John Ballance established the Wanganui Herald in 1867. He was prominent in local and national politics and was leader of the first Liberal government and premier of New Zealand from 1891 until he died in 1893.
Ballance arrived in Wanganui in 1865 where he set up a shop. He was soon drawn into journalism through his interest in local issues. He wrote occasionally for the Wanganui Times, which at that time was the rival of the established newspaper the Wanganui Chronicle.
In 1867 Ballance bought a press and started a daily newspaper called the Evening Herald, using the paper to express his strong political opinions. He was a member of the Wanganui cavalry troop but was particularly critical of the way military campaigns were conducted against the Māori in the Wanganui area. For this he was arrested and threatened with court martial. Ballance also used the Herald to attack the Chronicle who responded equally strongly. This spirited competition continued until the papers merged in the 1970s.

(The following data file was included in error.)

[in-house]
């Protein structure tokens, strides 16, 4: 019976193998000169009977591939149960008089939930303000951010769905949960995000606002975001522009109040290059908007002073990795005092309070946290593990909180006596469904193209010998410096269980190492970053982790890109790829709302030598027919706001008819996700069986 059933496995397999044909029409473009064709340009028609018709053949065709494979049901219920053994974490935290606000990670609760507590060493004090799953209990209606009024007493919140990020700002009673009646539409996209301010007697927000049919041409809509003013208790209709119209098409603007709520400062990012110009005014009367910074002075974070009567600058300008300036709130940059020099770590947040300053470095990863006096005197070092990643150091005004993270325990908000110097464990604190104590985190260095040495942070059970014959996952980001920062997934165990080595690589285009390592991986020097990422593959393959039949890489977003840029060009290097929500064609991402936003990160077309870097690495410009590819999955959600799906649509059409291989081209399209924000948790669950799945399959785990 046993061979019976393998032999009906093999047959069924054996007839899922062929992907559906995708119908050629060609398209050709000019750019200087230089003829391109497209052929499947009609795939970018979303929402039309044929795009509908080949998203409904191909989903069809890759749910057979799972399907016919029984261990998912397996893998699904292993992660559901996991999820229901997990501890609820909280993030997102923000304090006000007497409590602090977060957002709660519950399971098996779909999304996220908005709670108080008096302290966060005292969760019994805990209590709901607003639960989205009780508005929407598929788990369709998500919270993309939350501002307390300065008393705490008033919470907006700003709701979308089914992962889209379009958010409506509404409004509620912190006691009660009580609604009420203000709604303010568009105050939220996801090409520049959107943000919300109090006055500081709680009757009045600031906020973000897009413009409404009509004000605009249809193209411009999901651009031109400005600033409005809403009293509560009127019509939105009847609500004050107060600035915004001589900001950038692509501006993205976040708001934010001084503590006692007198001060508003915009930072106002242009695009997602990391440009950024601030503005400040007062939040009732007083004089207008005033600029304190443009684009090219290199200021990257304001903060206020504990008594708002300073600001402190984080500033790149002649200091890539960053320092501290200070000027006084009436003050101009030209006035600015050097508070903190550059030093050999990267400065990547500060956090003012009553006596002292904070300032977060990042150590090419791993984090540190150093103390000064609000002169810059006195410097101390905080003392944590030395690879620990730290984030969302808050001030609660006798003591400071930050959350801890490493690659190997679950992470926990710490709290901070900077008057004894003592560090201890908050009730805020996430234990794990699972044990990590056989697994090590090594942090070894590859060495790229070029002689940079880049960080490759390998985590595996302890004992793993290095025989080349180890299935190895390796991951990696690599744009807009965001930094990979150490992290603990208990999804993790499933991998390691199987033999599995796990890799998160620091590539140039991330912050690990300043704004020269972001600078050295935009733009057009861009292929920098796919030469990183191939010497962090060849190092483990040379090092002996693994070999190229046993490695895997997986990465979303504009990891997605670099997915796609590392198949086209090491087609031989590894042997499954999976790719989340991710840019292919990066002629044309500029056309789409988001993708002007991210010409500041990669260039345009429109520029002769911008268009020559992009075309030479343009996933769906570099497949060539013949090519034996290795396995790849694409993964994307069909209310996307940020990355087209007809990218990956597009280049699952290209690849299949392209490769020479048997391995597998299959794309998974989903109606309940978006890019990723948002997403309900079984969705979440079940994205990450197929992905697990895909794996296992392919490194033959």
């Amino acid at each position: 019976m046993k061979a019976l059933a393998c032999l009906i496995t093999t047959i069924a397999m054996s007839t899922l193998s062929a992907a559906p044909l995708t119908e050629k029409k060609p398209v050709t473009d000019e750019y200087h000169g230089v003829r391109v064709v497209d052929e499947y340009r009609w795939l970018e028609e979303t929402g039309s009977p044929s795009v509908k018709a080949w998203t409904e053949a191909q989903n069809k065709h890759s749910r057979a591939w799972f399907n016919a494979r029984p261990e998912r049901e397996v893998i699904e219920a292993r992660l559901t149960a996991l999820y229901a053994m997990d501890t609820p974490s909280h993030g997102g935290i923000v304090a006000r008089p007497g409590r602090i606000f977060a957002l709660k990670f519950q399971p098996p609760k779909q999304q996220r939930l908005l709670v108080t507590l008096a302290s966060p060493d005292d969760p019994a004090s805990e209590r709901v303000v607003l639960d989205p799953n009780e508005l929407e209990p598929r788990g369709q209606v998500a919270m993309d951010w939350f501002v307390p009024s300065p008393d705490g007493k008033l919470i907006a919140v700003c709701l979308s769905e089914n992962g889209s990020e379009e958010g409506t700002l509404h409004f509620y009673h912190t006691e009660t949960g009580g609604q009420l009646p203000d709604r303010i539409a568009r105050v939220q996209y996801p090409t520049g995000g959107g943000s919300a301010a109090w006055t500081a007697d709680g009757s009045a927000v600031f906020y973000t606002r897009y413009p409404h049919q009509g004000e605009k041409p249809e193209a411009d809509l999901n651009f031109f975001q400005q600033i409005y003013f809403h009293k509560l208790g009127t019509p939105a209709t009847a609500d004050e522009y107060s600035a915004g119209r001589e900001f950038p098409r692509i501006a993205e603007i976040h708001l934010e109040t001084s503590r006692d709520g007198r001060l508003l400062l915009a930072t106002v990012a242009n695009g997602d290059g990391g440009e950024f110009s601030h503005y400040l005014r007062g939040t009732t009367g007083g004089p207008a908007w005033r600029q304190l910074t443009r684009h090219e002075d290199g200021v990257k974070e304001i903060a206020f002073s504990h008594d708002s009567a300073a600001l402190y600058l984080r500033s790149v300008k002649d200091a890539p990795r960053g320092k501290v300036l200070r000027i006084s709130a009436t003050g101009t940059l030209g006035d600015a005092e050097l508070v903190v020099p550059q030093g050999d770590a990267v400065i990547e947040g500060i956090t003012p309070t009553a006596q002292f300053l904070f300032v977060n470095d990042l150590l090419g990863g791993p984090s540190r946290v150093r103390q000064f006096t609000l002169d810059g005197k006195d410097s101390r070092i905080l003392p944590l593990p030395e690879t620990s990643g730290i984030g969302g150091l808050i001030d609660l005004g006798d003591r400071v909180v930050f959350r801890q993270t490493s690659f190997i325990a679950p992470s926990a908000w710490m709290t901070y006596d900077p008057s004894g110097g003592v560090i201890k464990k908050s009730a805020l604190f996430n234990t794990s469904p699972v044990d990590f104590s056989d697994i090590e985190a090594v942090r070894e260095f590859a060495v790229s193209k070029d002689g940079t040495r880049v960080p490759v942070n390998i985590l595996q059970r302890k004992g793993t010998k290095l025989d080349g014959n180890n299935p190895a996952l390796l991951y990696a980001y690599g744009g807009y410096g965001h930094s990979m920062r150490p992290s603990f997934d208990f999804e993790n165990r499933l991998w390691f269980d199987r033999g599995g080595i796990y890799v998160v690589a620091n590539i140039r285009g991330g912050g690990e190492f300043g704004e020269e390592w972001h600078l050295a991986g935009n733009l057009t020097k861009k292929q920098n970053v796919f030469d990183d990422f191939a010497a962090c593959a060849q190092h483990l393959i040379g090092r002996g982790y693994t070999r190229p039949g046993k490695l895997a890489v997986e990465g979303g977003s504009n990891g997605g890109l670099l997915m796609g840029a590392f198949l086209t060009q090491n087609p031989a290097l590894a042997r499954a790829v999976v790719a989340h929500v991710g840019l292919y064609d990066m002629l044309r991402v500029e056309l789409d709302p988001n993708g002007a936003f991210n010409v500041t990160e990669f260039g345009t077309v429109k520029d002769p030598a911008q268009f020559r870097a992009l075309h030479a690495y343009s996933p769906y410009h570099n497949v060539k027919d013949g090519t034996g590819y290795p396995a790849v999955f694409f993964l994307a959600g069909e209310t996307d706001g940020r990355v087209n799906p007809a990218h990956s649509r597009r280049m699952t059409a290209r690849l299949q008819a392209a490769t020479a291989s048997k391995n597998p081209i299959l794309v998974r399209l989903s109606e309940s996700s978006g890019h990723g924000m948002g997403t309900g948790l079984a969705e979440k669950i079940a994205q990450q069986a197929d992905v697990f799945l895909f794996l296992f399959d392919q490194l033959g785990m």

Despite losing money in its early years, the Wanganui Herald established itself as a viable concern. Between 1869 and 1906 it also published the Weekly Herald (later called the Yeoman). From 1926 it published a children's newspaper as an insert, which was a first for a New Zealand newspaper.
In 1971 the ownership of the Herald and the Chronicle merged. Wanganui, like other New Zealand towns and cities, was unable to sustain two daily newspapers although it managed this for longer than most other places in New Zealand.
The Herald was replaced in 1986 by a community newspaper with the same name leaving its great rival, the Chronicle, to continue as Wanganui's only daily newspaper.